11 e. Assuming the witness does recognize the exhibit, the attorney should ask the judge to again approach the bench and ask the judge to admit the exhibit into evidence by stating 1. Your Honor, I ask that Prosecution s (or Defendant s) Exhibit No.1 be admitted into evidence. f. The trial judge will ask the opposing party if there are any objections. 1. If there are no objections, the trial judge admits the exhibit, 2. If there are objections, after the judges rules on the objections, and assuming the objections are overruled, the trial judge admits the exhibit. g. Once the exhibit has been admitted, the attorney may proceed to ask the witness a series of questions about the exhibit. (c) Objections to introducing a physical object or document for identification and/or use as evidence include the lack of proper predicate. (1) Exhibits will not be admitted into evidence until they have been identified and shown to be authentic (unless identification and/or authenticity have been stipulated). (2) Even after proper predicate has been laid, the exhibits may still be objectionable due to relevance, hearsay, etc PAGE 11 ARTICLE X: OBJECTIONS RULE OBJECTIONS TO TESTIMONY (a) An attorney can object any time the opposing attorney has violated the rules of evidence. (b) The attorney wishing to object should stand up and do so at the time of the violation. The attorney should specifically state the reason for the objection. (c) The judge will ask the opposing party if they have a response to the objection. In the discretion of the judge, a reply may be made by the original objecting attorney. (d) The judge will then decide whether a question or answer must be sustained or overruled. RULE STANDARD OBJECTIONS (a) Irrelevant to the facts of the case (b) Leading. This is objectionable only when on direct examination. (1) NOTE: Not all yes or no questions are leading questions. For example: (a) Not leading: Did you see the body? (b) Leading: You saw the body, didn t you?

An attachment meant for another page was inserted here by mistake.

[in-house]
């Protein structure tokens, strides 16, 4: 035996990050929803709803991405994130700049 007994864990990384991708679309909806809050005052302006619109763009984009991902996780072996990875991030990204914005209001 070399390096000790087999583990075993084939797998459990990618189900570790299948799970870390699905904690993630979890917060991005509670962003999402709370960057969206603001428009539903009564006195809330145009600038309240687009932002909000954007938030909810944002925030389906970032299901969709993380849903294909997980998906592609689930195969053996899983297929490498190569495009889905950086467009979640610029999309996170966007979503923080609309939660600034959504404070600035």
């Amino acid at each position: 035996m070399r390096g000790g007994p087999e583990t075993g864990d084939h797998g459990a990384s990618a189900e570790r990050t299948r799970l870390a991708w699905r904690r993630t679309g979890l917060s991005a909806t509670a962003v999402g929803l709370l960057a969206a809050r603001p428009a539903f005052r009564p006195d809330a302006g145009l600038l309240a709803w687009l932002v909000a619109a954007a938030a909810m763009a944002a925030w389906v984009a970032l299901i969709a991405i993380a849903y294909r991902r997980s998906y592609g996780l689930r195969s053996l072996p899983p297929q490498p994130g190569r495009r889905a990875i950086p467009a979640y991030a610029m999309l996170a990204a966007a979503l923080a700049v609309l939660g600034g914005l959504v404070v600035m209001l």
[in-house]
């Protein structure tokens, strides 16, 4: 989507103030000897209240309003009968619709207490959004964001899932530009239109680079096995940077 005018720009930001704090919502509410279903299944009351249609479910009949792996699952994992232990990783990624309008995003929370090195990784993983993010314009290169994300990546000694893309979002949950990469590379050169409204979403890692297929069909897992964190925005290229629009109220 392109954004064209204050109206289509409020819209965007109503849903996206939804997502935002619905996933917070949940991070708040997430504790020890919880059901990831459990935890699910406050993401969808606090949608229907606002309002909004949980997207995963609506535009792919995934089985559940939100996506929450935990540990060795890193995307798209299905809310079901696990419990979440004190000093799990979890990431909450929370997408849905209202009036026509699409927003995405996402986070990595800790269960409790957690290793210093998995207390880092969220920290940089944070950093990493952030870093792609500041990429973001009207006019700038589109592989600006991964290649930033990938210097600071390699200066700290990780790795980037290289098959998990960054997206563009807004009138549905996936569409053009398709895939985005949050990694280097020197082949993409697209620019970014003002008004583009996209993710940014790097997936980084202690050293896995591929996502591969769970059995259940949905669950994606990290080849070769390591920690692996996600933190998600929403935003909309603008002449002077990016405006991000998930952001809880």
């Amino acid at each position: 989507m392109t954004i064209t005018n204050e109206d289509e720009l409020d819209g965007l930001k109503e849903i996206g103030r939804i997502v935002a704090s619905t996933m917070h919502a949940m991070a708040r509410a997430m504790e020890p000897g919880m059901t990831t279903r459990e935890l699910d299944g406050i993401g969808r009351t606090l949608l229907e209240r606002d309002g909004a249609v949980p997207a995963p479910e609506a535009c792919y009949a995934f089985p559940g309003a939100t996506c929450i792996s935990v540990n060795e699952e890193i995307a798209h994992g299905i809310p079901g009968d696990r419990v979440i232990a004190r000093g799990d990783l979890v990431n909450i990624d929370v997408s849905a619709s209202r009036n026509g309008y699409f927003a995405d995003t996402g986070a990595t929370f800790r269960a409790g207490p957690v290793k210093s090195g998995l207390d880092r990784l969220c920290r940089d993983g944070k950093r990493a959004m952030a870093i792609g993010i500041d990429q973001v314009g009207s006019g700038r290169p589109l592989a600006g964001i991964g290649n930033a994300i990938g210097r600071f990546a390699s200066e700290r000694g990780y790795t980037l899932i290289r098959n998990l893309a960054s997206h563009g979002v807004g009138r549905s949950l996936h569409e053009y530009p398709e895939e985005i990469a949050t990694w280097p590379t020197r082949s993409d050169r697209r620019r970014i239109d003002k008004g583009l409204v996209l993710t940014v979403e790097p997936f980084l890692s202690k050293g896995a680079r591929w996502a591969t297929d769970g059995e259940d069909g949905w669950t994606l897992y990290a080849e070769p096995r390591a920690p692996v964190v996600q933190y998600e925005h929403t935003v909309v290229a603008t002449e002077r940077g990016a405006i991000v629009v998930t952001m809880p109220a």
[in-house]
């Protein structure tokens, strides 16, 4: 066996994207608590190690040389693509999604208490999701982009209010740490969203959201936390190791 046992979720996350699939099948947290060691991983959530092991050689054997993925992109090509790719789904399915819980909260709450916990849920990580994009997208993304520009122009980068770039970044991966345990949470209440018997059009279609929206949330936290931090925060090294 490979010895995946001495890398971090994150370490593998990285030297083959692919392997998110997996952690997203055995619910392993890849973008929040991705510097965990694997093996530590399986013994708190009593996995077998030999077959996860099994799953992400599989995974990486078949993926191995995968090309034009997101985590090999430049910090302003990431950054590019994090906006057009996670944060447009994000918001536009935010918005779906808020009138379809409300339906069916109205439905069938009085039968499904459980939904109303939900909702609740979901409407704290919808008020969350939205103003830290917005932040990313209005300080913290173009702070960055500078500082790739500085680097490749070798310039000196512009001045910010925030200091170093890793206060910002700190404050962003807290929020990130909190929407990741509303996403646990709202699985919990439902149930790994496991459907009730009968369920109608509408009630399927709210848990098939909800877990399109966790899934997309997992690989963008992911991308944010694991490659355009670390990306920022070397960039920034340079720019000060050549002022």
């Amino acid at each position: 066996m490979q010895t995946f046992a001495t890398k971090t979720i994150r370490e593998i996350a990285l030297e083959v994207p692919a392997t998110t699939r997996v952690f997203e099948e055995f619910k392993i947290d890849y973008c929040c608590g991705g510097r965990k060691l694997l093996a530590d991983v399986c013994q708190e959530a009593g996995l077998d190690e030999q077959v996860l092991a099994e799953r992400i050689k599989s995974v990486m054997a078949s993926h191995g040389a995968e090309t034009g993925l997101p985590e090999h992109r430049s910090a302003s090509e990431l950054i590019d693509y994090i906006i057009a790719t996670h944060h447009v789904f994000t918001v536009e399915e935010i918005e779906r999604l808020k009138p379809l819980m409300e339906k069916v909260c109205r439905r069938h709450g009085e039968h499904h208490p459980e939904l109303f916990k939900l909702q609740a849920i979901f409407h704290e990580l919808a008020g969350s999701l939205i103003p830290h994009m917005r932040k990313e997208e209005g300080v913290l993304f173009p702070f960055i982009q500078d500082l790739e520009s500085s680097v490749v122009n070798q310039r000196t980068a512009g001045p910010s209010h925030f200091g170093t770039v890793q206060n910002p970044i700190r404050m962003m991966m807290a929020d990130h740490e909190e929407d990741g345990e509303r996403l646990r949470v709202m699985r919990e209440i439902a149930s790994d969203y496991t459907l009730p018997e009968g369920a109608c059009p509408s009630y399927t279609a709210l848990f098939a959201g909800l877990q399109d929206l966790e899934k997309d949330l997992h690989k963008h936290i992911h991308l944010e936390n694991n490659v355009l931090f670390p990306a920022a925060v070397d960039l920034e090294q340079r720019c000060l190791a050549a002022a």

12 (c) Not leading: Did you call 911? (d) Leading: You refused to call 911, didn t you? (c) Improper Character Testimony: (d) Hearsay: (1) Objection. The witness s character or reputation has not been put in issue. (2) Objection. Only the witness s reputation/character for truthfulness is at issue. (1) Objection. Counsel s question is calling for a hearsay response; or, (2) Objection. The witness s answer is based on hearsay. (If the witness makes a hearsay statement, the attorney should say, I ask that the statement be stricken from the record. ). (e) Opinion: Objection. Counsel is asking the witness to give an opinion for which he is not qualified. (f) Lack of Personal Knowledge: Objection. The witness has no personal knowledge that would enable him/her to answer the question. (g) Non-responsive: Objection, non-responsive. We would ask the court to direct the witness to answer the question asked. (h) Speculation (i) Badgering the Witness and Argumentative PAGE 12